The womb artist – a novel: Translating late discovery adoptee pre-verbal trauma into narrative

Date of Award


Degree Type


Degree Name

Doctor of Philosophy


School of Communication and Arts


Faculty of Education and Arts

First Advisor

Dr Marcella Polain

Second Advisor

Associate Professor Susan Ash


‘The Womb Artist’ and accompanying exegesis, are a creative, autoethnographical, and performative exposition of the pre-verbal and embodied trauma of Late Discovery Adoptees (LDAs), a little-researched subset of the closed record adoption system in Australia. Using the work of Brodzinsky (1987, 1990, 2005), Lifton (1977, 1992, 1994, 2002) and Verrier (1993, 1997, 2003) on adoption trauma, the recent research by Kenny, Higgins, Soloff & Sweid, (2012) into Australian past adoption experiences, and the seminal work of Helen Riley (2008, 2012, 2013) and Catherine Lynch (2007) into LDAs, this thesis gives a visceral account, together with a critical examination, of the psychosocial consequences of Late Discovery across the life span (pre and post disclosure).

This research, as an example of the interface between trauma and narrative (Caruth, 1995, 1996; Felman and Daub, 1992; Herman, 1992), evokes the embodiment of and provides translation for the LDA experience allowing an investigation of the pre-verbal/pre-disclosure body as an interactive and fluid body of knowledges (Bordo, 1997; Grosz, 1994, 1995). Based on the author’s own life, the novel depicts the protagonist’s relinquishment at birth, her manufactured ‘death’, and her subsequent adoption into the closed record system. Although her adoption status is not revealed until middle age, her pre-verbal body knowledges, incarcerated beneath consciousness in the cellular, muscle/marrow of traumatic memory (Howard & Crandall, 2007; Lipton, 2005; Pert, 1987), communicate through unaddressed adoption psychopathologies such as PTSD (van der Kolk, 1988, 1994, 2002), agoraphobia, depression, dissociation, anxiety, and psychosomatic symptom (Brodzinsky, 2005; Verrier, 1993). The novel translates this body signage and becomes, as “shadow of the object” (Bollas, 1977, 1987), a performance and articulation of the relinquishment wound. The psychopathology, the clairvoyant pre-disclosure paintings, the post-coital glossolalia, the poetry, the journal entries, the long form prose of the novel, are the map to, and the evolution of, a reclaimed, reconstituted, and re-textualised self.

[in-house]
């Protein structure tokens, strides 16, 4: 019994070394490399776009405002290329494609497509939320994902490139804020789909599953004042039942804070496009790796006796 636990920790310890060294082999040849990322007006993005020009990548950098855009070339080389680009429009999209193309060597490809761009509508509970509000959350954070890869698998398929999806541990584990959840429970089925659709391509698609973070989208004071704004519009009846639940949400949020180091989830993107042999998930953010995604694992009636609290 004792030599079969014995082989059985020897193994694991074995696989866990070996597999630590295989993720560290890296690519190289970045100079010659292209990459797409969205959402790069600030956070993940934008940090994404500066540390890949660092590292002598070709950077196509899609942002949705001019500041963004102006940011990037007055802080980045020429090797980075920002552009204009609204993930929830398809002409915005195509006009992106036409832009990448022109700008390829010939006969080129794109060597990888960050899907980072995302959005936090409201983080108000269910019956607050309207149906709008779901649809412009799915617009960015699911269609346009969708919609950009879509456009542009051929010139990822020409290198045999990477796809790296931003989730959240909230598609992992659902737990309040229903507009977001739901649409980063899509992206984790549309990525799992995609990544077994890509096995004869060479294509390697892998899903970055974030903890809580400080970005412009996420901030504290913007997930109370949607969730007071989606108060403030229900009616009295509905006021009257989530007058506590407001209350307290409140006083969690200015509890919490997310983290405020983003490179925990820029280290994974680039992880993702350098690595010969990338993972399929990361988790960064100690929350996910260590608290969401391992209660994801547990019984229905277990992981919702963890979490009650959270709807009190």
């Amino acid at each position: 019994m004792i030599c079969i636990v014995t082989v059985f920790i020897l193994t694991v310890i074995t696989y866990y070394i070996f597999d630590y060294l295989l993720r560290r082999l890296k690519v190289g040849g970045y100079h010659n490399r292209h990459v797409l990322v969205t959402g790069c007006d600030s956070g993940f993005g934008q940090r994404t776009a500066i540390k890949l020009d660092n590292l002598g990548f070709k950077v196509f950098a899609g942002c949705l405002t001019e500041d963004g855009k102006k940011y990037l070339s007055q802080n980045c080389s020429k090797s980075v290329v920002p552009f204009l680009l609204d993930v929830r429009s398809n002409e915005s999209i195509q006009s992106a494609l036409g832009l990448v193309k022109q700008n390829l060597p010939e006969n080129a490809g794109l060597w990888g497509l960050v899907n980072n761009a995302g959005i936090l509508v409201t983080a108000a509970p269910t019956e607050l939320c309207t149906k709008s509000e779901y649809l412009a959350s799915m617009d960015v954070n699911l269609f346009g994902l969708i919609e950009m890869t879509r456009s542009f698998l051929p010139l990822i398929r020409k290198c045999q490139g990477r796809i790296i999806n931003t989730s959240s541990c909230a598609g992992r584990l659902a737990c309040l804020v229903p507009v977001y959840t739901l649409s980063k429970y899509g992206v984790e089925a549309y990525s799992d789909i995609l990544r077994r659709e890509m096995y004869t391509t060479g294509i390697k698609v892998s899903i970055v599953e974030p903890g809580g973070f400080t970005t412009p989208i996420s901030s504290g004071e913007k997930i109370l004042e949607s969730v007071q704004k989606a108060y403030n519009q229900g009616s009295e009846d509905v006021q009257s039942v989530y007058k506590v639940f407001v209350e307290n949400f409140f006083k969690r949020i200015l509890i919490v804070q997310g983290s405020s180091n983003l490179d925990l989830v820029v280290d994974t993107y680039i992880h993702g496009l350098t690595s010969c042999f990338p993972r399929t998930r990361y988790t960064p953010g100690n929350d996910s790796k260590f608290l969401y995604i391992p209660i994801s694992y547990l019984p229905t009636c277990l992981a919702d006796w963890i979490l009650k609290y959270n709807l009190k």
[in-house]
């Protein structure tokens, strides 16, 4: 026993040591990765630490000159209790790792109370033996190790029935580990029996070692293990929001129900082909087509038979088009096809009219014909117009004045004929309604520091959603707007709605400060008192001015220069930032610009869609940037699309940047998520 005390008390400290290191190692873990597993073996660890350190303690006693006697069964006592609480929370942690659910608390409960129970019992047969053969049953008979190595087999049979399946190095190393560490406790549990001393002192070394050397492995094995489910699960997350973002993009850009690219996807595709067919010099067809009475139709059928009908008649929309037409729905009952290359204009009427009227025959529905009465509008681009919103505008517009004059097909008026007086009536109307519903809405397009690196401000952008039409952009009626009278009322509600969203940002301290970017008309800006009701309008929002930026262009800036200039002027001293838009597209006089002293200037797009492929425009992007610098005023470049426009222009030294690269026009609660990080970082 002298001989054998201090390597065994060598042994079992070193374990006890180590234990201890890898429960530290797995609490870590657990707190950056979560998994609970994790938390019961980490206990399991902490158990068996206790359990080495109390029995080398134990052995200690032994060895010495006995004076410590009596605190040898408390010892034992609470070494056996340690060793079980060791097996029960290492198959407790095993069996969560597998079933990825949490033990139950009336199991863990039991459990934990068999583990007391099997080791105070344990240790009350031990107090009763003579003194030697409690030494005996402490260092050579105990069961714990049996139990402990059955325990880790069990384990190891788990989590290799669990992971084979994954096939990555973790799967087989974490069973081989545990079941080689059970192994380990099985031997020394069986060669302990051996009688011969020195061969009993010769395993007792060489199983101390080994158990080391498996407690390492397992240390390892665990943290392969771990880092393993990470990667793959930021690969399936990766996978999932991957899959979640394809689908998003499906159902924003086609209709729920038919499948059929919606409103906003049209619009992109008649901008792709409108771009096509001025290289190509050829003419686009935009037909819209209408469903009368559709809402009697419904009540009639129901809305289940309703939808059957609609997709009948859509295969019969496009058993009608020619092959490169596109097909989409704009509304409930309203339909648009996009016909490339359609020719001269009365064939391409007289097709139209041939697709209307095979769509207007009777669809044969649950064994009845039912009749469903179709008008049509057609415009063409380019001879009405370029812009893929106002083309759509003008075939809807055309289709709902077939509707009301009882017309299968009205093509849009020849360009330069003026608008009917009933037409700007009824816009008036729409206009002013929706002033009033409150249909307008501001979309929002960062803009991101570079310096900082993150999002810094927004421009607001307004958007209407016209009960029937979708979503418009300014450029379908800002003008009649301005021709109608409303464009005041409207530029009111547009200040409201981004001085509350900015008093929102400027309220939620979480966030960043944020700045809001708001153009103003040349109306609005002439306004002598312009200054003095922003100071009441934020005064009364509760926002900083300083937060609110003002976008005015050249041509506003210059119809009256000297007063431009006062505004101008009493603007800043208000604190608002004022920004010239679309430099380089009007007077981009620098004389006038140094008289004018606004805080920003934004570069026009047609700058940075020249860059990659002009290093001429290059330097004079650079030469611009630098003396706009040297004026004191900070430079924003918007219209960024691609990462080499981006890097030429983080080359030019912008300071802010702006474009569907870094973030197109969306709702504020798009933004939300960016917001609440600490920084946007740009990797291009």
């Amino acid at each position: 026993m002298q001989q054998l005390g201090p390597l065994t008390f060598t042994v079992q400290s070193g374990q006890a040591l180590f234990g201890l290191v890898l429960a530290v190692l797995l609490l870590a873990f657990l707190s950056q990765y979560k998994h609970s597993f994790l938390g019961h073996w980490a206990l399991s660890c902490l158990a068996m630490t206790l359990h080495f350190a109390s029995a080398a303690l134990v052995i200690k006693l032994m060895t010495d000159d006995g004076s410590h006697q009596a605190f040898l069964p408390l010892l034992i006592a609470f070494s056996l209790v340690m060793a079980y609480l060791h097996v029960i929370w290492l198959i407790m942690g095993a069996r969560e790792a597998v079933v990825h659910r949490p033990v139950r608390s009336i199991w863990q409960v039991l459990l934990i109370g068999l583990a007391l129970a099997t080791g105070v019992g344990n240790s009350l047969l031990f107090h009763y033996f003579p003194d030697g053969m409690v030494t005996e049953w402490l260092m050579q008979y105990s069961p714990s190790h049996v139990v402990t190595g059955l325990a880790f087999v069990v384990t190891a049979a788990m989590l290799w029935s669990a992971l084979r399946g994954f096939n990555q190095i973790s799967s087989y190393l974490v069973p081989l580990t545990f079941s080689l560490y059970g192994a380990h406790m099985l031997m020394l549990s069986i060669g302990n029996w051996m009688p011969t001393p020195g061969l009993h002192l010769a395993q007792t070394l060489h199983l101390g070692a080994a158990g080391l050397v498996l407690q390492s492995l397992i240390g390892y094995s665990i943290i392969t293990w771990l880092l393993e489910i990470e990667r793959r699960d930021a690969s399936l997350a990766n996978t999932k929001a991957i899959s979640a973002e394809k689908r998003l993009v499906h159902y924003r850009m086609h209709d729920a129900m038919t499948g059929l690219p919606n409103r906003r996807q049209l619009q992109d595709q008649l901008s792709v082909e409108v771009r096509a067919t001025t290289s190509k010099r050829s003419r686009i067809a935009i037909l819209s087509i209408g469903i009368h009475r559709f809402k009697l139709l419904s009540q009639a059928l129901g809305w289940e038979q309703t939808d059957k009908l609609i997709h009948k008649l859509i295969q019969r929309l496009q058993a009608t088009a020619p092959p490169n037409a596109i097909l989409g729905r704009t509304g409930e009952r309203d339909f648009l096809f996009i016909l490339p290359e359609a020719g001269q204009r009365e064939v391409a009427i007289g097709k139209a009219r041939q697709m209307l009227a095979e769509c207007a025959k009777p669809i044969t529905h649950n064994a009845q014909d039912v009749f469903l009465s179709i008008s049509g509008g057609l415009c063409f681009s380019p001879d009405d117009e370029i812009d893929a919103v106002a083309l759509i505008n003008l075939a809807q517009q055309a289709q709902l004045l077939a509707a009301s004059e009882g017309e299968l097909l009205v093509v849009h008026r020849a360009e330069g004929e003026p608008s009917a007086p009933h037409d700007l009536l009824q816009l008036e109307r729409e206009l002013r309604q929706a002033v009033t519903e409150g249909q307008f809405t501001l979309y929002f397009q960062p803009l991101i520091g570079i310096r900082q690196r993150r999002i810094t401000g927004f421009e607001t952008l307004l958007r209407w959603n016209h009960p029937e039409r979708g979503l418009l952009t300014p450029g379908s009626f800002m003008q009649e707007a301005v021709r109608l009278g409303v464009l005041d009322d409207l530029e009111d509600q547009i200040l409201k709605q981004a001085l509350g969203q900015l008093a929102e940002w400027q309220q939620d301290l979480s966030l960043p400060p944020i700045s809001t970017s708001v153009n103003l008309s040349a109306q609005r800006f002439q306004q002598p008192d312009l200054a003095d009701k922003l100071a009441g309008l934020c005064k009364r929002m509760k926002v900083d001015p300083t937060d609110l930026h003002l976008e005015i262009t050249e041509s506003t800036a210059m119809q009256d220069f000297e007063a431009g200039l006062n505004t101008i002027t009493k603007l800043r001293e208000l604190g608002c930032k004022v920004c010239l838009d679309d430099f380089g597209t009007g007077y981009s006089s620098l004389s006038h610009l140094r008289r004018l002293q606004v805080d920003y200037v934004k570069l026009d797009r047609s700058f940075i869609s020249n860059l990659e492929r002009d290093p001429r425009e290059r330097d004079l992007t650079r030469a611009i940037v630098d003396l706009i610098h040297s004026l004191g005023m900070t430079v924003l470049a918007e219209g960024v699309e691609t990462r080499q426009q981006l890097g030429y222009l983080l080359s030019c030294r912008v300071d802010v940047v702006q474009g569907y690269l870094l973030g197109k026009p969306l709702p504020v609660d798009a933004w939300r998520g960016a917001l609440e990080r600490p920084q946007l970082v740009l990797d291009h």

This research uses the techniques and sensibilities of écriture féminine (Cixous, Irigaray, Kristeva) in a heavily poetic, metaphoric, choric, and amniotic style that mimics and translates the abyssal and traumatic pre-verbal experience of relinquishment into a reparative prose and provides compelling evidence of the organic, embodied, and ever present and insistent verbosities of the body (Braidotti, 2009; Grosz, 1994, 1995). The novel’s thinly veiled fiction, with its artistic and necessarily protective intent, highlights the schism and slip between fiction and reality as it relates to the relinquishment/adoption experience (Homans, 2006, 2007; Lifton 1977, 1992) and is discussed with reference to the fictionalised autobiographies of Jeanette Winterson (1985), Janet Frame (1957), and Sylvia Plath (1963). In archaeological exploration, creative execution, and theoretical framing, out of the silence of the LDA relinquishment/adoption experience, this thesis illuminates the trauma associated with adoption secrecy and reproductive practices, and makes a strong case in support of the theories of embodiment and the cultural and scholarly value of autoethnographical writing (Bochner, 2000; Grierson, 2009; Pelias, 2004, 2013) but also provides further information and impetus toward developing compassionate and considered approaches within the growing 21st century reproductive psycho-socio-economic industries.

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